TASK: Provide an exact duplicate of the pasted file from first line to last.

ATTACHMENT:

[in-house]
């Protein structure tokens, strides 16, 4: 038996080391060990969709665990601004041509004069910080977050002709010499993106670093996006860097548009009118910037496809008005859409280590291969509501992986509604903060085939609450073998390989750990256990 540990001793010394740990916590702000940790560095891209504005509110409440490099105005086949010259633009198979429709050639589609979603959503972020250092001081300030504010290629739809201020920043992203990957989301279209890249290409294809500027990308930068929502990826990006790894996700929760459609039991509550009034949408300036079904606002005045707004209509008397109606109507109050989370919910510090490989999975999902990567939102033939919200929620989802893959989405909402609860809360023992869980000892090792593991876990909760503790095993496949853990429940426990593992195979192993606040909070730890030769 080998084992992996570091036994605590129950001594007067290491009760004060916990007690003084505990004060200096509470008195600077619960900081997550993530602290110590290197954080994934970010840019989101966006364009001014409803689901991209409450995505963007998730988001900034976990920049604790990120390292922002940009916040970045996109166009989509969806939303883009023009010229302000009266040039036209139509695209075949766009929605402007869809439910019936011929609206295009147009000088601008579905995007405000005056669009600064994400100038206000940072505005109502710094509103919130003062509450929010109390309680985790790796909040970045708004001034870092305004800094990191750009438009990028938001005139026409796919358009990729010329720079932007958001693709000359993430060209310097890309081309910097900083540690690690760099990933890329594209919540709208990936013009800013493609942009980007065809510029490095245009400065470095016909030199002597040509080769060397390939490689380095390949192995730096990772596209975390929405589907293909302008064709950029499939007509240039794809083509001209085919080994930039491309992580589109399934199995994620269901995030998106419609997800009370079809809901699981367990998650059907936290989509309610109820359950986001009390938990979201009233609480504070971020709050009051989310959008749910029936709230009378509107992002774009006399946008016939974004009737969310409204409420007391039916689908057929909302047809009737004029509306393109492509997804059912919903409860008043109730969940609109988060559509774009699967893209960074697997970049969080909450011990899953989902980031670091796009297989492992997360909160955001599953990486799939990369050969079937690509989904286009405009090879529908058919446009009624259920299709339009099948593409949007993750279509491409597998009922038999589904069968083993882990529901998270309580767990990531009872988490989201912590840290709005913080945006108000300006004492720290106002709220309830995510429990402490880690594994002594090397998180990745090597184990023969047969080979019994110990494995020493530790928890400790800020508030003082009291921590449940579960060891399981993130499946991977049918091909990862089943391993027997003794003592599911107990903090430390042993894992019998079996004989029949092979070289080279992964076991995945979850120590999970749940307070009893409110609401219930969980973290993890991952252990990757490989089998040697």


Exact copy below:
[in-house]
């Protein structure tokens, strides 16, 4: 038996080391060990969709665990601004041509004069910080977050002709010499993106670093996006860097548009009118910037496809008005859409280590291969509501992986509604903060085939609450073998390989750990256990 540990001793010394740990916590702000940790560095891209504005509110409440490099105005086949010259633009198979429709050639589609979603959503972020250092001081300030504010290629739809201020920043992203990957989301279209890249290409294809500027990308930068929502990826990006790894996700929760459609039991509550009034949408300036079904606002005045707004209509008397109606109507109050989370919910510090490989999975999902990567939102033939919200929620989802893959989405909402609860809360023992869980000892090792593991876990909760503790095993496949853990429940426990593992195979192993606040909070730890030769 080998084992992996570091036994605590129950001594007067290491009760004060916990007690003084505990004060200096509470008195600077619960900081997550993530602290110590290197954080994934970010840019989101966006364009001014409803689901991209409450995505963007998730988001900034976990920049604790990120390292922002940009916040970045996109166009989509969806939303883009023009010229302000009266040039036209139509695209075949766009929605402007869809439910019936011929609206295009147009000088601008579905995007405000005056669009600064994400100038206000940072505005109502710094509103919130003062509450929010109390309680985790790796909040970045708004001034870092305004800094990191750009438009990028938001005139026409796919358009990729010329720079932007958001693709000359993430060209310097890309081309910097900083540690690690760099990933890329594209919540709208990936013009800013493609942009980007065809510029490095245009400065470095016909030199002597040509080769060397390939490689380095390949192995730096990772596209975390929405589907293909302008064709950029499939007509240039794809083509001209085919080994930039491309992580589109399934199995994620269901995030998106419609997800009370079809809901699981367990998650059907936290989509309610109820359950986001009390938990979201009233609480504070971020709050009051989310959008749910029936709230009378509107992002774009006399946008016939974004009737969310409204409420007391039916689908057929909302047809009737004029509306393109492509997804059912919903409860008043109730969940609109988060559509774009699967893209960074697997970049969080909450011990899953989902980031670091796009297989492992997360909160955001599953990486799939990369050969079937690509989904286009405009090879529908058919446009009624259920299709339009099948593409949007993750279509491409597998009922038999589904069968083993882990529901998270309580767990990531009872988490989201912590840290709005913080945006108000300006004492720290106002709220309830995510429990402490880690594994002594090397998180990745090597184990023969047969080979019994110990494995020493530790928890400790800020508030003082009291921590449940579960060891399981993130499946991977049918091909990862089943391993027997003794003592599911107990903090430390042993894992019998079996004989029949092979070289080279992964076991995945979850120590999970749940307070009893409110609401219930969980973290993890991952252990990757490989089998040697």